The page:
After 15 years, the Frames still mean well
Seven minutes into the Frames' latest album, The Cost (Anti-), during a song titled "Falling Slowly," the Dublin, Ireland, veterans capture everything off-putting about their music in two stanzas splayed over a glassy-eyed piano: "Take this sinking boat / And point it home / We've still got time // Raise your hopeful voice / You have a choice / You've made it now."
If vocalist Glen Hansard's tired poesy weren't winceworthy enough, the fact that he's pulled it out on wistful anthem number two of 10 would seem to cast The Cost as the kind of repetitive, inspiro-pop rubbish that should've gone out with the last couple Coldplay records.
But that's exactly wrong. The Cost is a repetitive, inspiropop rock document too rich to write off, due largely to the lads' penchant for grand arrangements and medium tempos. Recorded virtually all live in a studio over 10 days, the Frames' seventh studio full-length embodies a thrilling live dynamic that has kept a devoted fan base snatching up tickets and T-shirts into the band's second decade. So don't get hung up on the excess of well-meaning sincerity. After so many years of playing together, they know their way around a plaintive power ballad.
"When we play live, we go from barely being able to hear us to melting your face off kind of thing," longtime bassist Joe Doyle explains from his Dublin home in a charming lilt. "It's always been something people have said to us as well: 'Yeah, I've listened to your records, but it just doesn't do the same thing as you do live.' And we're kind of going 'Shit, we don't know how to do that.' "
This time, Doyle says, the Frames figured it out. They rented a studio in France, hired a few extra musicians, worked out more of their songs in advance, and started playing in the same room again. "Everything on almost all the songs is live, including the vocals on some of the songs, and then we just added little bits over the top," Doyle says. "We've just come to the conclusion that when you record a song live and you just do everything in one take ... there's something in that that's lost when you start editing a song and chopping it up and putting things in time."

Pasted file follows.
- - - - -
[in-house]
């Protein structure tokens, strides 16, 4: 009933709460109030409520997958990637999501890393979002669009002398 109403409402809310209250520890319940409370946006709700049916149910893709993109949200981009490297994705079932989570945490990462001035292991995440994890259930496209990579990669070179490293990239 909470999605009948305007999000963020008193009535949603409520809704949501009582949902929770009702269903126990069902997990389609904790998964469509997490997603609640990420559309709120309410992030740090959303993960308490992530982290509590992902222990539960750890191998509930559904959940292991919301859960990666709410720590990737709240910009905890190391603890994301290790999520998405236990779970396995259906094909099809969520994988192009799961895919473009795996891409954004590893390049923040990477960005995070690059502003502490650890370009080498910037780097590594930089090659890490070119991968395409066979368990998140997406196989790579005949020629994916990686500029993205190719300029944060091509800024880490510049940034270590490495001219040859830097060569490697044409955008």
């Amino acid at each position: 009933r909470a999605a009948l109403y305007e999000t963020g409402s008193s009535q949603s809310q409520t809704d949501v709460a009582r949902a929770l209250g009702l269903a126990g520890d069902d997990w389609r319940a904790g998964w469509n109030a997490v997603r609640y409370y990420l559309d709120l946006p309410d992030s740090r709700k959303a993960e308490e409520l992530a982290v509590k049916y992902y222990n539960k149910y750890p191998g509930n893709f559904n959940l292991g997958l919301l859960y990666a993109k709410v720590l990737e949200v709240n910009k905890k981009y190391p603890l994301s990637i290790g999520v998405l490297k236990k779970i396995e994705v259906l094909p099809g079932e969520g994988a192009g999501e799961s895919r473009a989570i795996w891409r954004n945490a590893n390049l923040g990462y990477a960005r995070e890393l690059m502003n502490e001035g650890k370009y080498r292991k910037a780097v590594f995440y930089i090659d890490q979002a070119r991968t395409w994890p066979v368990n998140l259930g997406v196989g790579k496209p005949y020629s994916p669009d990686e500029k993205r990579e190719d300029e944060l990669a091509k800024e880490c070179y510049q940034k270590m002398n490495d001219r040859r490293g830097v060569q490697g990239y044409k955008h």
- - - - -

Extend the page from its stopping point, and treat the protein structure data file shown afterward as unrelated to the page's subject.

It could be the magic in the cage-to-cathedral-sounding production. Or in the violin lightning of Colm Mac Con Iomaire. But something transforms the group's balding rock structures into vast, bewildering voyages of disappointment and reassurance. Drunk on ribbons of reverby guitar, Hansard frees his words from contextual cliché, allowing them to settle comfortably inside the towering arrangements and become, well, meaningful. "Too many sad words make a sad, sad song," he realizes before a driving lap steel solo at The Cost's only country-tinged and finest moment. It's a struggle the Frames evoke often: a vague but constant yearning and the price one pays for it.
After so many years, perhaps the Frames have yearned enough. But Doyle looks at the group's anthemic tendencies the opposite way: they got 'em this far. "I guess the fact that we've never strived to be hip or fashionable probably means ... probably means we never will be," he says, chuckling. "But maybe we won't ever go out of fashion." (Ian S. Port)
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